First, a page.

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At the coming of dawn, the whole countryside seemed to stir with
anticipation, for it was Play Day. In every home there was wild confusion
as harassed mothers and fathers gathered their older children into the
awaiting carriages. The younger children stood on the steps and waved
good-bye to their elders, wishing that they cduld go too. As soon as the
carriages were out of sight, they forgot their disappointment and scat-
tered to prepare for the picnic. Shouts of laughter were heard as the
children came tumbling out of the houses and started down the road.
Five minutes later a cry, "Wait for me!" reached them and they turned
to see Ginny, half dressed, running down the road. She was late as usual.
As soon as Ginny joined them, absent minded Kay disappearedg she had
forgotten her undershirt. Above the excited voices, Sukie could be heard
babbling endlessly. Penny was listening so attentively that she almost
fell over a red Rose on the path ahead of her. Sandy groaned under the
weight of all the "nice books" she had brought along to read. Julie, at
the head of the group, picked out a pleasant spot by a brook, where they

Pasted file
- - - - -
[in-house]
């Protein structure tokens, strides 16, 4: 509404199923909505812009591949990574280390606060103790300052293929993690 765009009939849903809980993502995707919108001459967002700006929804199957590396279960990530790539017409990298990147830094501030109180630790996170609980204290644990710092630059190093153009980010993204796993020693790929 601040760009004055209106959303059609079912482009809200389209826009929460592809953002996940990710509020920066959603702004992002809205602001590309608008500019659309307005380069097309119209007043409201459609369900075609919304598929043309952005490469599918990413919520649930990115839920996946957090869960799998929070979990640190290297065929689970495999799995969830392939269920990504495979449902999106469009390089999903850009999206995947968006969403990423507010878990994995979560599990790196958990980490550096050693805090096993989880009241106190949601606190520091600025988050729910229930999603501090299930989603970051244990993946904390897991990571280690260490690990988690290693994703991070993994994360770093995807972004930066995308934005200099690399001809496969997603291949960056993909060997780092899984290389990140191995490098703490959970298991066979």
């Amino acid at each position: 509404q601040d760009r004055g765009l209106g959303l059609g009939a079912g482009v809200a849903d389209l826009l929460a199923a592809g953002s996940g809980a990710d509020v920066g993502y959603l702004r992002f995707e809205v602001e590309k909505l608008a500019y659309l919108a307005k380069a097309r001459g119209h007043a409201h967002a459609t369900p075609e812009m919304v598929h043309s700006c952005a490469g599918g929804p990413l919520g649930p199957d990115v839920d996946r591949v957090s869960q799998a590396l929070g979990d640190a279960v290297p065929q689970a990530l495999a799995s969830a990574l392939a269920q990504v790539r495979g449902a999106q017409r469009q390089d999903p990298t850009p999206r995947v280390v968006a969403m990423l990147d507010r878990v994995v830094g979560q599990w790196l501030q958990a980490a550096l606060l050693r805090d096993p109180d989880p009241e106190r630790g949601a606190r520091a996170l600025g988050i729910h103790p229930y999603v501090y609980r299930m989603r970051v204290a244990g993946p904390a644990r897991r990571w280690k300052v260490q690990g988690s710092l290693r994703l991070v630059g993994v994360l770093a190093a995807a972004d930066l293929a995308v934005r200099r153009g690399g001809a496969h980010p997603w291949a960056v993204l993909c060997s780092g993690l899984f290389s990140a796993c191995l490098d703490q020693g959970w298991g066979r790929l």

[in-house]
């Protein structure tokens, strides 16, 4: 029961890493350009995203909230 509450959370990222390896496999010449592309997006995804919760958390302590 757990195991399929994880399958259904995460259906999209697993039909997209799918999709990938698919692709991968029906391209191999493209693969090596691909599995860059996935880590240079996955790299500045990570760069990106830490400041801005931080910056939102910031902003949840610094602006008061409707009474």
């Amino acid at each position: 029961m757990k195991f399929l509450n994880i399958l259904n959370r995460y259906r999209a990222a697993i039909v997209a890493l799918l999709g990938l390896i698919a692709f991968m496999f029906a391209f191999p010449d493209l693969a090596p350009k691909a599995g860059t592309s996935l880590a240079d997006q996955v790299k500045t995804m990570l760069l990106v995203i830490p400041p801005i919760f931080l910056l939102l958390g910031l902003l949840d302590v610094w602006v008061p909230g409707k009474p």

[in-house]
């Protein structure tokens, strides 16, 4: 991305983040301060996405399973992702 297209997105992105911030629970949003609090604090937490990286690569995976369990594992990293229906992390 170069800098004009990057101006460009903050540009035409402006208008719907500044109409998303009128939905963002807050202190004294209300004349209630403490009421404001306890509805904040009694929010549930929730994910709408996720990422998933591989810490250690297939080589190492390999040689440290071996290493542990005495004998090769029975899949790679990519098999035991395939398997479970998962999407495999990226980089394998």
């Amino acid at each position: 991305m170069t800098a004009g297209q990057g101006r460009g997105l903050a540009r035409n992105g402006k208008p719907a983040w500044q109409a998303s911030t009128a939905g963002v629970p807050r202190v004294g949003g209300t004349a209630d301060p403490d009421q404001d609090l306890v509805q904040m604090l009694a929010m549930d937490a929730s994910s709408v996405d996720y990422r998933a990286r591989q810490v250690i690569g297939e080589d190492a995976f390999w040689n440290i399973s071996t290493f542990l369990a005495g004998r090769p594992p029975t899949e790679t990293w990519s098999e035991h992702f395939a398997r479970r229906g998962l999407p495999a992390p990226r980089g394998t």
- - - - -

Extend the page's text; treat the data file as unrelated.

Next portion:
could eat their lunch. As they unpacked their picnic basket, Pam, in
her haste, picked up a Peanut and stepped on a Brownie. While they were
eating, Sandra, with her mouth full, launched into a long tale, but was
constantly interrupted by Di Di. Sitting under a tree were Meg, Darcy,
Peggy and Joyce, surrounded by men, even at that tender age. All at
once a great splash was heard. There was Fairfax looking wet and woe-
begone in the middle of the stream, declaring that she would "never
In their excitement they had failed to notice the black clouds above,
but when the large drops began to fall they scrambled to gather up the
picnic things. By mistake Katie stepped in a chocolate cake and blushed
furiously when Adrian teased her by making faces. They picked up their'
baskets and ran helter-shelter for home. It had been a grand day.
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